Taste: Reviews: At the Plate

Can Plate’s second location, in a gated community in Wyncote, attract outsiders?

Driving into the gated community called Trilogy, I’m struck by how much the compound reminds me of a self-contained resort hotel. Built in the 1960s, and recently refreshed by a multimillion-dollar makeover, the former Cedarbrook Hill in Wyncote now has a New Age-y name, a new spa, and a new restaurant, Plate at Trilogy, cloned from Ardmore’s popular, populist Plate. Straddling city and suburbs, but an oasis unto itself, this imposing 1,100-unit apartment complex is an offbeat location for Plate owner David Mantelmacher and executive chef Tom Harkins, who have previously set up shop in high-traffic retail environments. They expect to build a customer base of resident regulars, but long-term success is likely to hinge on whether non-residents will bite. The Cedarbrook/Trilogy site is already a footnote in local hospitality history: This is where a young Neil Stein opened his first dining establishment, Mimi Says, four decades ago.

Pulling up to the gate and guard station, we announce our destination and are waved through. We park and enter one of the three high-rise buildings — the restaurant uses no exterior door — passing by a receptionist and another uniformed guard. It feels vaguely like going through airport security, except that at Trilogy, the staff is friendly, and we don’t have to give up our shoes.

The restaurant beyond the checkpoints is a nearly identical twin of its Suburban Square sibling. Behold the same sleek bar with a pair of TVs, the same upholstery on the banquettes, the same menu, and even some familiar faces among the staff. But the Trilogy space is handsomer, graced by a stone patio with a splashing waterfall, and two semi-private dining nooks framed by beaded metal curtains that sway like a flapper’s dress when someone brushes by. Other elements that made the flagship Plate a hit are repeated as well: a cocktail-driven bar, mainstream fare in generous portions, and a dining room that makes an extra effort to accommodate children. Wee gourmets weary of chicken fingers and fries can order a petite filet mignon with mashed potatoes.

The Trilogy location, under the direction of restaurant chef Stuart Pellegrino (an alum of Pigalle, Rouge, Opus 251 and Susanna Foo), executes its menu more adroitly than Plate at Suburban Square, which I revisited for this review. Crunchy Asian slaw laced with lively chili vinaigrette tops tender fried calamari; the Caesar salad wears a well-balanced dressing, house-made croutons, and a crisp parmesan tuile. Salmon roasted on a cedar plank, served with sautéed snap peas and fat potato wedges, is a straightforward pleasure. The exceptional 10-ounce Angus beef burger owes its juiciness to a dollop of butter slipped into the center before cooking. Peppery arugula leaves and slightly salty ricotta add interest to penne pasta with a sturdy eggplant and tomato sauce. The friskiest flavors in the house are on the grilled Caribbean-spiced skirt steak, dry-rubbed with allspice, sugar and chili powder, crowned with a tangle of crisp onions as wild as a Rasta man’s dreads, though I could have done without the slimy spinach over which it’s served. I like the cracker-thin flatbread pizza at Trilogy better than the thicker, chewier Main Line version.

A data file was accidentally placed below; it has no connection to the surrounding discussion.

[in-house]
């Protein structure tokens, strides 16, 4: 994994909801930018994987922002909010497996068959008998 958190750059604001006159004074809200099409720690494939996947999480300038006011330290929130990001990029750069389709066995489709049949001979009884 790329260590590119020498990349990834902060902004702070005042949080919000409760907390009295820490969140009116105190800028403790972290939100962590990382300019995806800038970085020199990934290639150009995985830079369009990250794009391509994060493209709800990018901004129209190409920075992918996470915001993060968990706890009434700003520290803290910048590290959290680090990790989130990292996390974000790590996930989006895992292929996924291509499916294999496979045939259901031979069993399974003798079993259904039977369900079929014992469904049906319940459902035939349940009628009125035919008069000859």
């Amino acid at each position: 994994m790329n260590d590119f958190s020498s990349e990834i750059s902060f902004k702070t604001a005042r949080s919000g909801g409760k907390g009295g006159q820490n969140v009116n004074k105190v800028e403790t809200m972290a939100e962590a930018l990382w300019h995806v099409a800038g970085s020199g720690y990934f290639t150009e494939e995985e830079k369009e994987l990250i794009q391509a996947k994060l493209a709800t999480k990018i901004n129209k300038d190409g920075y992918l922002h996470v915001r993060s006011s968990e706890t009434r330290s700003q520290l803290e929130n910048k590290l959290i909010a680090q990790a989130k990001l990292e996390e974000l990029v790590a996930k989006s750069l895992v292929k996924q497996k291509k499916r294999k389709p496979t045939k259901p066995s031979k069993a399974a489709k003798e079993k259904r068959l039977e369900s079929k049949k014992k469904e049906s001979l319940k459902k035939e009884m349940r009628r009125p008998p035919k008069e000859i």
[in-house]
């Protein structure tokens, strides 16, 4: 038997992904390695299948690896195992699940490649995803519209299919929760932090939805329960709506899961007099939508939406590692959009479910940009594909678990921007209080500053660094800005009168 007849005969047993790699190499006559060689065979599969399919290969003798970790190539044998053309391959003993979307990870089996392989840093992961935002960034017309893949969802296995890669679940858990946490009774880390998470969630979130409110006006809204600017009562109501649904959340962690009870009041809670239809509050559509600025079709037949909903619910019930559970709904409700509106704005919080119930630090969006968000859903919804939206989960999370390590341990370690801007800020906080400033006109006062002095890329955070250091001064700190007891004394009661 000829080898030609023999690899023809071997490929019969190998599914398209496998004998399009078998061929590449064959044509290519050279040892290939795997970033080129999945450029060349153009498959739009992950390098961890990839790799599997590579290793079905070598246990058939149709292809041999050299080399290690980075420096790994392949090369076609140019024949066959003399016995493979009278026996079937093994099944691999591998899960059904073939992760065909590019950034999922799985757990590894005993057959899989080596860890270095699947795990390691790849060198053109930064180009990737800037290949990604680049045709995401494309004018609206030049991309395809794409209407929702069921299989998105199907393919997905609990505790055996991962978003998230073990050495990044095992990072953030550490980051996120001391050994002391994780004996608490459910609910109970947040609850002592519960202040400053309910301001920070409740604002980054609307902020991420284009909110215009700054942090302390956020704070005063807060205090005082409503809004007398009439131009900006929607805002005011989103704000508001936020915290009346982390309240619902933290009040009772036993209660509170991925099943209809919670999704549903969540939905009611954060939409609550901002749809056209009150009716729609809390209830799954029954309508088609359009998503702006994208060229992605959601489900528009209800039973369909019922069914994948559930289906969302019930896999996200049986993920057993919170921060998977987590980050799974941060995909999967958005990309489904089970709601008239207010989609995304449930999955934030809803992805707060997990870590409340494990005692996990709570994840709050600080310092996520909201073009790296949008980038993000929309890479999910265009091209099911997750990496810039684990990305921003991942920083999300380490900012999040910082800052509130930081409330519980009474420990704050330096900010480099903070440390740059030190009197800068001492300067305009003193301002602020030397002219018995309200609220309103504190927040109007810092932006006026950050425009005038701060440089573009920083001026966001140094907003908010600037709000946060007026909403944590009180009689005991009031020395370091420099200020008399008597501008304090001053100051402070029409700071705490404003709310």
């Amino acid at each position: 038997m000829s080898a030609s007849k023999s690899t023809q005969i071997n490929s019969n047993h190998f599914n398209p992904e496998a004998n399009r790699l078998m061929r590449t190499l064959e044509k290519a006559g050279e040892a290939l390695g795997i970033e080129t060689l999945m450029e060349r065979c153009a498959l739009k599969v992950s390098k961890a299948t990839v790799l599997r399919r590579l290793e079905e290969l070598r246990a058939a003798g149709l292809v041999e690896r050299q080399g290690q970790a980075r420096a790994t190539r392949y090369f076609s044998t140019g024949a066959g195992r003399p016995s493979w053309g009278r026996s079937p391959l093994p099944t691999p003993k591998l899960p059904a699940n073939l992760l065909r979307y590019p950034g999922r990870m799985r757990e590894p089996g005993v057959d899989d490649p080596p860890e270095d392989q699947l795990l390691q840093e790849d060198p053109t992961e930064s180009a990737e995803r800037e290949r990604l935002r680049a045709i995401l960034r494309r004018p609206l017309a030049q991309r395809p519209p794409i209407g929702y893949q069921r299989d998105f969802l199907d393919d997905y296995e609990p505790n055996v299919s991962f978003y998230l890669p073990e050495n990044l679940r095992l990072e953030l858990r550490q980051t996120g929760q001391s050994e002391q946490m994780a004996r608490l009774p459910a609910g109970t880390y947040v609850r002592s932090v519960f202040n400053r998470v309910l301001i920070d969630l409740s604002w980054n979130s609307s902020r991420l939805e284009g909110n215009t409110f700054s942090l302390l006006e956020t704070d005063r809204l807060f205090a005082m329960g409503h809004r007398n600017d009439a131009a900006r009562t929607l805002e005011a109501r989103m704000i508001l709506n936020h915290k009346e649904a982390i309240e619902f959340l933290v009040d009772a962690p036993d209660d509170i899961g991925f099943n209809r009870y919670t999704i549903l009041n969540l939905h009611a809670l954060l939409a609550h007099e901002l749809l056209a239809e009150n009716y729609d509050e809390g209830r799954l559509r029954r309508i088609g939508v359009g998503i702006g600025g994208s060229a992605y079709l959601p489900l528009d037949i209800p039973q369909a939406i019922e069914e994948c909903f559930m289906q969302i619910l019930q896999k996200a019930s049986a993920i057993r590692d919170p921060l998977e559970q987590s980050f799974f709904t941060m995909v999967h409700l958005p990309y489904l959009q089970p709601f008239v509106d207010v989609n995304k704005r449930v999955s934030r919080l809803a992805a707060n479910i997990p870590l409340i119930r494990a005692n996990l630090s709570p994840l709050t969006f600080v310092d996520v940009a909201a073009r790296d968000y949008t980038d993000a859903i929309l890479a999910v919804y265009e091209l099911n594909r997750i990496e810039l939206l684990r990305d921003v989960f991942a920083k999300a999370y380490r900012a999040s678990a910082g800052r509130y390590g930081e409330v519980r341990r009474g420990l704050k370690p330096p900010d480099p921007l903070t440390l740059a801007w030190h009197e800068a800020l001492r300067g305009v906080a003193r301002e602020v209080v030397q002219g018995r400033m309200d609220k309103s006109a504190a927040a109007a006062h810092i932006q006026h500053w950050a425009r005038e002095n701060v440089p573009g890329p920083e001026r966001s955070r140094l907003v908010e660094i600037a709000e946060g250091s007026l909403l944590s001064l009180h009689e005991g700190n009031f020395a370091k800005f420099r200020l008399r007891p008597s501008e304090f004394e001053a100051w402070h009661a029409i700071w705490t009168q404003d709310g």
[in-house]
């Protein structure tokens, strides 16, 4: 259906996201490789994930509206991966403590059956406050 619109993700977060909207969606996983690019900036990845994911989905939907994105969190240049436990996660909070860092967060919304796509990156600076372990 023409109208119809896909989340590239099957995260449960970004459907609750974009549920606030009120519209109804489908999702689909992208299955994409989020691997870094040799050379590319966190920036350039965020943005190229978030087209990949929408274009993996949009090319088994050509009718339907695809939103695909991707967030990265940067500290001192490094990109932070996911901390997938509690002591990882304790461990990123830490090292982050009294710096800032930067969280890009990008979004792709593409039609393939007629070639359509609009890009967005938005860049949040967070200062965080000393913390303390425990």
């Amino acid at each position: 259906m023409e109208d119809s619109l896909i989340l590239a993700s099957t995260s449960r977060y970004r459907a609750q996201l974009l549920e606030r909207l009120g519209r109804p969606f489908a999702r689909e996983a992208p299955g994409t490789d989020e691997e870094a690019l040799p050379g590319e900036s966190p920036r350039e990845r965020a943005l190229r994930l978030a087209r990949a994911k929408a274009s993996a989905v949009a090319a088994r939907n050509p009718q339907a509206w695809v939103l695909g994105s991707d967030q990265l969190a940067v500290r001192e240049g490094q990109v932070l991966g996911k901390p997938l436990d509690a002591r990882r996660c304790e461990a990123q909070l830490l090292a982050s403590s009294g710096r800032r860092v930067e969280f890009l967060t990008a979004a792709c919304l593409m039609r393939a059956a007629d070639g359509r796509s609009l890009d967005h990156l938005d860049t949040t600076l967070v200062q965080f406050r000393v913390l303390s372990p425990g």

Some dishes are surprisingly stylish. An appetizer quartet of pancetta-wrapped shrimp rests on a creamy-centered refried risotto cake, surrounded by stripes of saffron aioli. Roasted rainbow trout fillets are rolled up and cut to mimic sushi, with a smidgen of crabmeat in the center and a strip of prosciutto in place of nori. The sauce accompaniment appears to be soy, but it’s actually brown butter tweaked with balsamic vinegar.

Improvements could be made to the unpleasantly thick roasted plum tomato soup, which had the consistency of marinara sauce, and the wide-bodied, pan-seared crabcake, remarkable only for its size. And I’ve had better coffee from a machine at the office.

Servers and bus staff don’t work completely in synch. Water and iced-tea glasses sit empty; plates and cutlery aren’t always replaced. Design-conscious but impractical rimless plates, which I see in too many restaurants, were an annoyance at every meal, causing knives and forks to slip repeatedly into sauces.

Portion sizes at both Plate locations are dauntingly large, which makes it hard to face dessert. Miniature ice-cream cones, presented on a clear tray shaped like a painter’s palette and easy to divvy up, were more compelling as a visual — only two of the five ice creams had distinctive flavors, and the sticky caramel cones made me fear for my fillings. But pastry chef Angela Tustin strikes just the right note with her mint chocolate chip ice-cream sandwich, which channels the nostalgic flavor of Thin Mints.

plate at trilogy
8460 Limekiln Pike, Wyncote,
215-885-3636; platerestaurant.com
Food : B 
Service : B-
Atmosphere : B
AVERAGE COST OF DINNER PER PERSON (with tax and tip, without alcohol) : $41
FOOD : Globally influenced American.
WINE LIST : Twenty bottles, all under $30. The Trimbach pinot blanc will suit nearly everything on the menu. Cocktails are better than wines by the glass.
GET : Fried calamari, pancetta-wrapped shrimp, Angus burger, Caribbean-spiced skirt steak, mint chocolate chip ice-cream sandwich.
DON’T GET : The crabcake.

E-mail: mgallagher@phillymag.com.